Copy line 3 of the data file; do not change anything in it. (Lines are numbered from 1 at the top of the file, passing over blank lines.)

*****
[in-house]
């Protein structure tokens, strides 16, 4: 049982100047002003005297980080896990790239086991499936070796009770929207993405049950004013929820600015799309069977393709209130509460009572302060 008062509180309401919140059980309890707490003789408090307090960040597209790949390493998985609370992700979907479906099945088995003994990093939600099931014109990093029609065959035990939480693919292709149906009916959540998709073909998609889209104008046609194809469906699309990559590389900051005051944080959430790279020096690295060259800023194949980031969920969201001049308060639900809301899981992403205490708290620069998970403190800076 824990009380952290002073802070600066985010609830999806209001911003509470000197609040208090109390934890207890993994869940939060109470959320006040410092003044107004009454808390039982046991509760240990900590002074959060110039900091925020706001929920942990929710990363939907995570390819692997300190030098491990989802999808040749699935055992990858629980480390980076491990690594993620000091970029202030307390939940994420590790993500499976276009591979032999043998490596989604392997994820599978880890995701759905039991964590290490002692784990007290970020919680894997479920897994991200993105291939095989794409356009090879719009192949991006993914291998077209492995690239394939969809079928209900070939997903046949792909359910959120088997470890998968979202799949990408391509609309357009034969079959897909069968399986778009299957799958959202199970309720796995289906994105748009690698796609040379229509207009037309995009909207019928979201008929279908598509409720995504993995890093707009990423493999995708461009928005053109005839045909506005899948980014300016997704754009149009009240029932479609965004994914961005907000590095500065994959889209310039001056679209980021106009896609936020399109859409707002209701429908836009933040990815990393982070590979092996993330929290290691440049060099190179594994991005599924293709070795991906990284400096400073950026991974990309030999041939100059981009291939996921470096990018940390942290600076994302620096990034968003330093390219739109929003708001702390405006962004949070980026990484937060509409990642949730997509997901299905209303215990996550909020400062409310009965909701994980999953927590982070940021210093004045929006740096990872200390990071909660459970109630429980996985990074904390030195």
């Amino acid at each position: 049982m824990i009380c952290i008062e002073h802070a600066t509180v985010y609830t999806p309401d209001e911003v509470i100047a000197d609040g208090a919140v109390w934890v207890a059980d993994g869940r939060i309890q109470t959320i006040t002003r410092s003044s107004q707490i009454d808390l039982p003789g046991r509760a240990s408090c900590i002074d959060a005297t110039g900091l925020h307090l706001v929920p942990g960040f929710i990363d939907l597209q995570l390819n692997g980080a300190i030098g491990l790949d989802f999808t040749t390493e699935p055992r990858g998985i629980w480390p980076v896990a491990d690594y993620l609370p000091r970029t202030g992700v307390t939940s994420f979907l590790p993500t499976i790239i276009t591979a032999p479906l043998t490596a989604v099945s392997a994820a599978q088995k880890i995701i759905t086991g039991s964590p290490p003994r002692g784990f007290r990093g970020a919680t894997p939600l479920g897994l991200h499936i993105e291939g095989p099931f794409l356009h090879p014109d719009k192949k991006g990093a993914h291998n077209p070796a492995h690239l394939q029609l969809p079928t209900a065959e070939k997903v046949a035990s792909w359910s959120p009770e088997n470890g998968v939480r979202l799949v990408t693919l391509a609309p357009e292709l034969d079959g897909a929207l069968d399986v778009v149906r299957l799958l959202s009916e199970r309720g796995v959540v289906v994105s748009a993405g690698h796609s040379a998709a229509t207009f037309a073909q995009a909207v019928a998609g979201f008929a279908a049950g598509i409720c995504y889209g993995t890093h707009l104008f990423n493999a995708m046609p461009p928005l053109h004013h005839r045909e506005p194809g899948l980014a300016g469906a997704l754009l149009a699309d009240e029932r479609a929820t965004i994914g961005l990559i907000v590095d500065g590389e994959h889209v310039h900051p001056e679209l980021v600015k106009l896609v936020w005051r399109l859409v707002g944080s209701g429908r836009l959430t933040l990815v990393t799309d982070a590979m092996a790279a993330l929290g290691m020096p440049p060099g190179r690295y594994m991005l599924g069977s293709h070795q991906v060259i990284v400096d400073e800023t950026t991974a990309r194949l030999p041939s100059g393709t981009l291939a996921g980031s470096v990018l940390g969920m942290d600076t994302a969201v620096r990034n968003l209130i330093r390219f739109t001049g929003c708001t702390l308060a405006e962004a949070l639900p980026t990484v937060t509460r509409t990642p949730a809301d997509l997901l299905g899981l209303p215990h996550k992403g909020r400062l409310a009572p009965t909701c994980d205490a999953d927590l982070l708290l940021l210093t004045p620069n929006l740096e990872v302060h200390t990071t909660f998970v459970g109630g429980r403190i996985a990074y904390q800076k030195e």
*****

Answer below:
């Amino acid at each position: 049982m824990i009380c952290i008062e002073h802070a600066t509180v985010y609830t999806p309401d209001e911003v509470i100047a000197d609040g208090a919140v109390w934890v207890a059980d993994g869940r939060i309890q109470t959320i006040t002003r410092s003044s107004q707490i009454d808390l039982p003789g046991r509760a240990s408090c900590i002074d959060a005297t110039g900091l925020h307090l706001v929920p942990g960040f929710i990363d939907l597209q995570l390819n692997g980080a300190i030098g491990l790949d989802f999808t040749t390493e699935p055992r990858g998985i629980w480390p980076v896990a491990d690594y993620l609370p000091r970029t202030g992700v307390t939940s994420f979907l590790p993500t499976i790239i276009t591979a032999p479906l043998t490596a989604v099945s392997a994820a599978q088995k880890i995701i759905t086991g039991s964590p290490p003994r002692g784990f007290r990093g970020a919680t894997p939600l479920g897994l991200h499936i993105e291939g095989p099931f794409l356009h090879p014109d719009k192949k991006g990093a993914h291998n077209p070796a492995h690239l394939q029609l969809p079928t209900a065959e070939k997903v046949a035990s792909w359910s959120p009770e088997n470890g998968v939480r979202l799949v990408t693919l391509a609309p357009e292709l034969d079959g897909a929207l069968d399986v778009v149906r299957l799958l959202s009916e199970r309720g796995v959540v289906v994105s748009a993405g690698h796609s040379a998709a229509t207009f037309a073909q995009a909207v019928a998609g979201f008929a279908a049950g598509i409720c995504y889209g993995t890093h707009l104008f990423n493999a995708m046609p461009p928005l053109h004013h005839r045909e506005p194809g899948l980014a300016g469906a997704l754009l149009a699309d009240e029932r479609a929820t965004i994914g961005l990559i907000v590095d500065g590389e994959h889209v310039h900051p001056e679209l980021v600015k106009l896609v936020w005051r399109l859409v707002g944080s209701g429908r836009l959430t933040l990815v990393t799309d982070a590979m092996a790279a993330l929290g290691m020096p440049p060099g190179r690295y594994m991005l599924g069977s293709h070795q991906v060259i990284v400096d400073e800023t950026t991974a990309r194949l030999p041939s100059g393709t981009l291939a996921g980031s470096v990018l940390g969920m942290d600076t994302a969201v620096r990034n968003l209130i330093r390219f739109t001049g929003c708001t702390l308060a405006e962004a949070l639900p980026t990484v937060t509460r509409t990642p949730a809301d997509l997901l299905g899981l209303p215990h996550k992403g909020r400062l409310a009572p009965t909701c994980d205490a999953d927590l982070l708290l940021l210093t004045p620069n929006l740096e990872v302060h200390t990071t909660f998970v459970g109630g429980r403190i996985a990074y904390q800076k030195e």